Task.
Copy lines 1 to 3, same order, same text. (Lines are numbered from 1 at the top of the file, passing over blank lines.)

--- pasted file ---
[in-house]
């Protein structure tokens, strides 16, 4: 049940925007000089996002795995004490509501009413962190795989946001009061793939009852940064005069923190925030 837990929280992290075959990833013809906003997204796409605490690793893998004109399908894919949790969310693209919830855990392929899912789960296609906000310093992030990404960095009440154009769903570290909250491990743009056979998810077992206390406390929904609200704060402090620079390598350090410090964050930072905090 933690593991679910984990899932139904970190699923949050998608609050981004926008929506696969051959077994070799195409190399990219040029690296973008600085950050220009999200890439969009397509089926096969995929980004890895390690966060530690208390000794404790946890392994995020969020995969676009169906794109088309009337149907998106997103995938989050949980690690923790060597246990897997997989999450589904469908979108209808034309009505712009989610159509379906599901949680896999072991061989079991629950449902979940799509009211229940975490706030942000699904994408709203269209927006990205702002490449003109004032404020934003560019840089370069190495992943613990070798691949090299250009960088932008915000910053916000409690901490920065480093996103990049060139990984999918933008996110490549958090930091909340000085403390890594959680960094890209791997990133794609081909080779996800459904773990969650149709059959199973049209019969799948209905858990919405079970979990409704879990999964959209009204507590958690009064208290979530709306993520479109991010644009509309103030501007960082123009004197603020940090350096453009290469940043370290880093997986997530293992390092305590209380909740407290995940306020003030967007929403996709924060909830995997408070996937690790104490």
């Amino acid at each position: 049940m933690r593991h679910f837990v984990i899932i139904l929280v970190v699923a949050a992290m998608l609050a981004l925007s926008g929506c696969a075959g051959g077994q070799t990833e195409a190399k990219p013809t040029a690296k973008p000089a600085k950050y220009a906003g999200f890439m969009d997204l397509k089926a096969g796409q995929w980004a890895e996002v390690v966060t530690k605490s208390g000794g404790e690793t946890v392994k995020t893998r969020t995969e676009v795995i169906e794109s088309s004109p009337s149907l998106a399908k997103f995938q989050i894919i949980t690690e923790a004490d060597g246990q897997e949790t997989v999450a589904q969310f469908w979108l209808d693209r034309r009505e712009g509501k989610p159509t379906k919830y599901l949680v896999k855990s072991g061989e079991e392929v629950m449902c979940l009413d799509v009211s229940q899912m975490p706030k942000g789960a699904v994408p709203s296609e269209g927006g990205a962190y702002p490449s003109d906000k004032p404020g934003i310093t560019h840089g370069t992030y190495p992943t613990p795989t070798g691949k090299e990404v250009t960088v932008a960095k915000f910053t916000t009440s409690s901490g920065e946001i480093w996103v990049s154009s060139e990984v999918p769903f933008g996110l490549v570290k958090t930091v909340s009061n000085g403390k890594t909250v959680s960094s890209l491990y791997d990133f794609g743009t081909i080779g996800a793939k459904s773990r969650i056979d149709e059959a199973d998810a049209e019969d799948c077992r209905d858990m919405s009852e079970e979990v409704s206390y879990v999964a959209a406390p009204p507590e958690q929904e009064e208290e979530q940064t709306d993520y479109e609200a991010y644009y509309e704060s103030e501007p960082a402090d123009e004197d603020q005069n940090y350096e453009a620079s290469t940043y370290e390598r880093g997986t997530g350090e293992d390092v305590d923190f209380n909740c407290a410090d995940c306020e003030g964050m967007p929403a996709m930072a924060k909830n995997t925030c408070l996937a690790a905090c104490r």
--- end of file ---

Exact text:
[in-house]
């Protein structure tokens, strides 16, 4: 049940925007000089996002795995004490509501009413962190795989946001009061793939009852940064005069923190925030 837990929280992290075959990833013809906003997204796409605490690793893998004109399908894919949790969310693209919830855990392929899912789960296609906000310093992030990404960095009440154009769903570290909250491990743009056979998810077992206390406390929904609200704060402090620079390598350090410090964050930072905090 933690593991679910984990899932139904970190699923949050998608609050981004926008929506696969051959077994070799195409190399990219040029690296973008600085950050220009999200890439969009397509089926096969995929980004890895390690966060530690208390000794404790946890392994995020969020995969676009169906794109088309009337149907998106997103995938989050949980690690923790060597246990897997997989999450589904469908979108209808034309009505712009989610159509379906599901949680896999072991061989079991629950449902979940799509009211229940975490706030942000699904994408709203269209927006990205702002490449003109004032404020934003560019840089370069190495992943613990070798691949090299250009960088932008915000910053916000409690901490920065480093996103990049060139990984999918933008996110490549958090930091909340000085403390890594959680960094890209791997990133794609081909080779996800459904773990969650149709059959199973049209019969799948209905858990919405079970979990409704879990999964959209009204507590958690009064208290979530709306993520479109991010644009509309103030501007960082123009004197603020940090350096453009290469940043370290880093997986997530293992390092305590209380909740407290995940306020003030967007929403996709924060909830995997408070996937690790104490």
């Amino acid at each position: 049940m933690r593991h679910f837990v984990i899932i139904l929280v970190v699923a949050a992290m998608l609050a981004l925007s926008g929506c696969a075959g051959g077994q070799t990833e195409a190399k990219p013809t040029a690296k973008p000089a600085k950050y220009a906003g999200f890439m969009d997204l397509k089926a096969g796409q995929w980004a890895e996002v390690v966060t530690k605490s208390g000794g404790e690793t946890v392994k995020t893998r969020t995969e676009v795995i169906e794109s088309s004109p009337s149907l998106a399908k997103f995938q989050i894919i949980t690690e923790a004490d060597g246990q897997e949790t997989v999450a589904q969310f469908w979108l209808d693209r034309r009505e712009g509501k989610p159509t379906k919830y599901l949680v896999k855990s072991g061989e079991e392929v629950m449902c979940l009413d799509v009211s229940q899912m975490p706030k942000g789960a699904v994408p709203s296609e269209g927006g990205a962190y702002p490449s003109d906000k004032p404020g934003i310093t560019h840089g370069t992030y190495p992943t613990p795989t070798g691949k090299e990404v250009t960088v932008a960095k915000f910053t916000t009440s409690s901490g920065e946001i480093w996103v990049s154009s060139e990984v999918p769903f933008g996110l490549v570290k958090t930091v909340s009061n000085g403390k890594t909250v959680s960094s890209l491990y791997d990133f794609g743009t081909i080779g996800a793939k459904s773990r969650i056979d149709e059959a199973d998810a049209e019969d799948c077992r209905d858990m919405s009852e079970e979990v409704s206390y879990v999964a959209a406390p009204p507590e958690q929904e009064e208290e979530q940064t709306d993520y479109e609200a991010y644009y509309e704060s103030e501007p960082a402090d123009e004197d603020q005069n940090y350096e453009a620079s290469t940043y370290e390598r880093g997986t997530g350090e293992d390092v305590d923190f209380n909740c407290a410090d995940c306020e003030g964050m967007p929403a996709m930072a924060k909830n995997t925030c408070l996937a690790a905090c104490r």